Russian Prime Minister Dmitry Medvedev lambasted the Trump administration on Thursday for trying to create a "toxic atmosphere" around Cuba, during a two-day trip to the island demonstrating Russia's support for its Communist government.
The former Soviet Union was Cuba's main backer for decades and Moscow has sought to renew its commercial, military and political ties with the island in recent years. The effort is part of Russia's broader strategy to expand its presence in Latin America as a counterweight to China and the United States.
While Russia's support for Cuba is insignificant compared to the role the Soviet Union once played, it is still welcome as the island's economy is suffering from a tightening of the decades-old U.S. trade embargo and a steep decline in Venezuelan aid.
Medvedev's visit — the highest profile Russian tour since that of President Vladimir Putin in 2014 — is also symbolically important, showing Cuba has still has powerful allies that will help it resist U.S. pressure.
"(The U.S.) desire to create a toxic atmosphere around cooperation with the island, to scare off investors and create an energetic blockade is obvious," Medvedev told reporters after holding official talks with Cuban President Miguel Diaz-Canel and agreeing to strengthen strategic cooperation.
"But Cuba's experience resisting the blockade for nearly 60 years shows that this policy will fail."
For Russia, the visit could also be important to shore up Cuban support for their mutual ally, Venezuelan President Nicolas Maduro, some analysts said.
Venezuela has become one of Russia's top proxy battles with the Trump administration, which like most western nations no longer recognize Maduro as its legitimate leader, they said. Moscow also has commercial interests there.
"They are most concerned about the Venezuelan piece of the jigsaw and, so far, want to show Cuba that they are willing to back their efforts to ensure Maduro's survival," said Paul Hare, a former British ambassador to Cuba who lectures at Boston University's Pardee School of Global Studies.
"They need to show Iran and North Korea also that the United States' coercive diplomacy will not prevail."
Russia has the potential to help Cuba out of its current fuel crisis, which Havana blames on U.S. sanctions on energy shipments to the island. It remains unclear though whether Moscow is willing and has the economic firepower to do so.
"Russia is wary of becoming a bankroller again so they will only offer enough to prop Cuba up as long as it is politically useful," said Hare.
Medvedev and Diaz-Canel signed a series of modest commercial deals on Thursday in the infrastructure, medical and industrial sectors, while the latter confirmed he would travel to meet with Putin at the end of October in Moscow, a month after Maduro.
Throughout the Cold War, Moscow propped up Fidel Castro's revolutionary government, providing it with billions of dollars worth of cheap grain, machinery and other goods. Those subsidies disappeared with the 1991 collapse of the Soviet Union and trade plunged.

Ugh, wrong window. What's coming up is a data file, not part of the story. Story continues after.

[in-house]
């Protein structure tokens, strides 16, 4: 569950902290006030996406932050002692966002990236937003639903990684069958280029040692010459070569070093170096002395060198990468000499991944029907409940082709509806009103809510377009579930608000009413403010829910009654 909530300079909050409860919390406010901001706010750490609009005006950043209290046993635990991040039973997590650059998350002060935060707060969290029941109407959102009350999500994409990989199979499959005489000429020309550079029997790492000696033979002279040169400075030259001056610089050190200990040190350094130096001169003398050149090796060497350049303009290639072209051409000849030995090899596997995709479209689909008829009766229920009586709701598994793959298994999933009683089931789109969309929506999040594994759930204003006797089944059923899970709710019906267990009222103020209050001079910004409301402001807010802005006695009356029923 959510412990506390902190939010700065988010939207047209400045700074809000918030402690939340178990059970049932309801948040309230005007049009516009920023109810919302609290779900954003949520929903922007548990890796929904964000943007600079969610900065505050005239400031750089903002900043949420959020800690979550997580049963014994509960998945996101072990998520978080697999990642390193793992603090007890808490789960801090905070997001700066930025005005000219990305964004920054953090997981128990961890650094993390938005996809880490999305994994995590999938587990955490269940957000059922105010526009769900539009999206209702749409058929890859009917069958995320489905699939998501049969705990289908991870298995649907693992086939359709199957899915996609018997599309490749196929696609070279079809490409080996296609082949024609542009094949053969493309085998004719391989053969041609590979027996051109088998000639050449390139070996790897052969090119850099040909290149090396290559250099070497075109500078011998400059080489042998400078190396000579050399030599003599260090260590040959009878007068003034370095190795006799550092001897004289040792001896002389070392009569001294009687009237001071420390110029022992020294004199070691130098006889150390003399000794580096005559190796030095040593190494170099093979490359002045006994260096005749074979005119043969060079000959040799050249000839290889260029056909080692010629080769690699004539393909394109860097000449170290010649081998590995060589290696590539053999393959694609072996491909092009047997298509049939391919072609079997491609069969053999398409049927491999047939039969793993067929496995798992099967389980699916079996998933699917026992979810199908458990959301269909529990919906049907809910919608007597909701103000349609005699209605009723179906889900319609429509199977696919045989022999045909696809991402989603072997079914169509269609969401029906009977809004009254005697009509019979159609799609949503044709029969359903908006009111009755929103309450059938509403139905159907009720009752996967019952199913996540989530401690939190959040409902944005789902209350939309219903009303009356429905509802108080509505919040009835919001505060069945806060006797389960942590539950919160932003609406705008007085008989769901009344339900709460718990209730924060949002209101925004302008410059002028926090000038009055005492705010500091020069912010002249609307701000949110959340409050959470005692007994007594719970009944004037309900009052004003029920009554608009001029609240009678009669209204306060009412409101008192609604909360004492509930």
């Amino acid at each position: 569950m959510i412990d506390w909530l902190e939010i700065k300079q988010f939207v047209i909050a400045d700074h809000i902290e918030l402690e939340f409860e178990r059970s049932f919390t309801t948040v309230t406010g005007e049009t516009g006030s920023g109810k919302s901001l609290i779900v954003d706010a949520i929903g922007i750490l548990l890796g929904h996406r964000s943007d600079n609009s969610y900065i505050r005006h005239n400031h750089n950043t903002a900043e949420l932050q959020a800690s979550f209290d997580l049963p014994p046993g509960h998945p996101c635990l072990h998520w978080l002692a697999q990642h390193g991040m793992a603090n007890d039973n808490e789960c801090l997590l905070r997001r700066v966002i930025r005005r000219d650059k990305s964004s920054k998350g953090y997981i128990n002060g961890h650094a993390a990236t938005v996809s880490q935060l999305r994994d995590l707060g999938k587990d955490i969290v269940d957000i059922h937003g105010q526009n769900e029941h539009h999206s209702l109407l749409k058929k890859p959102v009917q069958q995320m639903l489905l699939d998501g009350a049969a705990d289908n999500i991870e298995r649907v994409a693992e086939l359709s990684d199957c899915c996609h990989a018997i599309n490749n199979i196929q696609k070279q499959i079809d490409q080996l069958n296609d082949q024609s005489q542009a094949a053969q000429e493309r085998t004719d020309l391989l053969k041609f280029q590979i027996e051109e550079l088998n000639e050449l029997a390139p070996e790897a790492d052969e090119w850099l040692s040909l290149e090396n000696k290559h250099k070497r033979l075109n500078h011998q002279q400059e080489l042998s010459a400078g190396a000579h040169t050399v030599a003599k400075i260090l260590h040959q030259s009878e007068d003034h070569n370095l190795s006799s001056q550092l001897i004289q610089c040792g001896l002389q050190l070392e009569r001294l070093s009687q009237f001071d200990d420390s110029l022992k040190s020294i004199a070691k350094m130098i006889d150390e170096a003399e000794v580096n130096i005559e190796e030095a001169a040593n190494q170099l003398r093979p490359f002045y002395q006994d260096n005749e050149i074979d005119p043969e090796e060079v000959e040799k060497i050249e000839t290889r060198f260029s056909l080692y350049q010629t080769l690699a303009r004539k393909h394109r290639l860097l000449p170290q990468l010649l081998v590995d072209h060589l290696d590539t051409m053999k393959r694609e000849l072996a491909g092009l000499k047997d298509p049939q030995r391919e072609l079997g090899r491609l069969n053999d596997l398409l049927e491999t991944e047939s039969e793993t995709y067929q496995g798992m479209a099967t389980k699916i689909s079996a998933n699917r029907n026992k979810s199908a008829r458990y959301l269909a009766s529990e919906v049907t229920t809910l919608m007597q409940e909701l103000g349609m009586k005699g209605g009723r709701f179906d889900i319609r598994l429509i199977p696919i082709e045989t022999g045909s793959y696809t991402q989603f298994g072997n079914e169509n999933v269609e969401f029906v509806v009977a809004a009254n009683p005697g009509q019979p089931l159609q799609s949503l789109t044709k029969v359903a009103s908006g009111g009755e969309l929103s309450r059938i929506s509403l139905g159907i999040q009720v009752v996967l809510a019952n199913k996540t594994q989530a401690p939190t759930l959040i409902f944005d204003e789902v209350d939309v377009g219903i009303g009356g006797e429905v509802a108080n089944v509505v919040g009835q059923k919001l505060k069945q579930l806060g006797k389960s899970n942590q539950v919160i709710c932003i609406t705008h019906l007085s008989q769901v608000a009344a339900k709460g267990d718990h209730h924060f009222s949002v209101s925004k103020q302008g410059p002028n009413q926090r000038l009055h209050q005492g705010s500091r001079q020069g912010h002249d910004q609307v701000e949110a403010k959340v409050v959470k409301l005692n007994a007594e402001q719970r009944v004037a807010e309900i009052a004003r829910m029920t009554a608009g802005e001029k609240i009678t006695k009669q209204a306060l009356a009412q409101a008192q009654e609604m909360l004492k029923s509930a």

Relations got a boost once more in 2014 when Russia forgave 90% of Cuba's $35 billion Soviet-era debt and started providing export financing to Russian companies looking to sell to the cash-strapped island.
That has become increasingly important as Western commercial financing is drying up due to growing U.S. hostility.
Russian companies have signed various modest, multi-million dollar deals with Cuba in recent years to upgrade its rickety industrial sector and infrastructure.
Medvedev and Diaz-Canel on Thursday signed deals for Russia to finance projects to maintain the airplanes in Cuba's fleet produced by Russia and the upgrade of a metallurgic factory. Those deals are worth around $23 million and $37 million, according to the Russian Export Center.
Medvedev and Diaz-Canel signed other deals on upgrading Cuba's railways, cooperating more in science and technology and creating an irradiation center on the island. The countries did not release details on these agreements.
Russian exports to Cuba more than doubled in 2017 to $414 million and rose to $440 million last year, according to official Cuban data. While that remains less than a third of Spanish, Chinese or Venezuelan exports to Cuba, it looks set to continue rising.
Russian exports include hundreds of cars and minibusses as well as dozens of locomotives that have helped Cuba battle a severe shortage of public transport.
"For Cuba, the symbolism is that the U.S. strategy of economic strangulation will fail because Cuba can turn elsewhere for support — just as it did during the Cold War," said William LeoGrande, a professor of government at American University.
U.S. sanctions are therefore achieving the opposite of Washington's foreign policy goals, pushing Cuba into the arms of its old allies, said U.S. politicians who support engagement.
"I wish we were signing agreements with the Cubans and not the Russian," Massachusetts Congressman James McGovern told reporters on Thursday during a visit to Cuba as the head of a delegation of business people.
"The United States needs to be engaged in the world. Where and when we are not engaged, China and Russia will be."
Later on Thursday Medvedev visited Havana's Capitol building, the golden dome of which has been restored with Russian financing.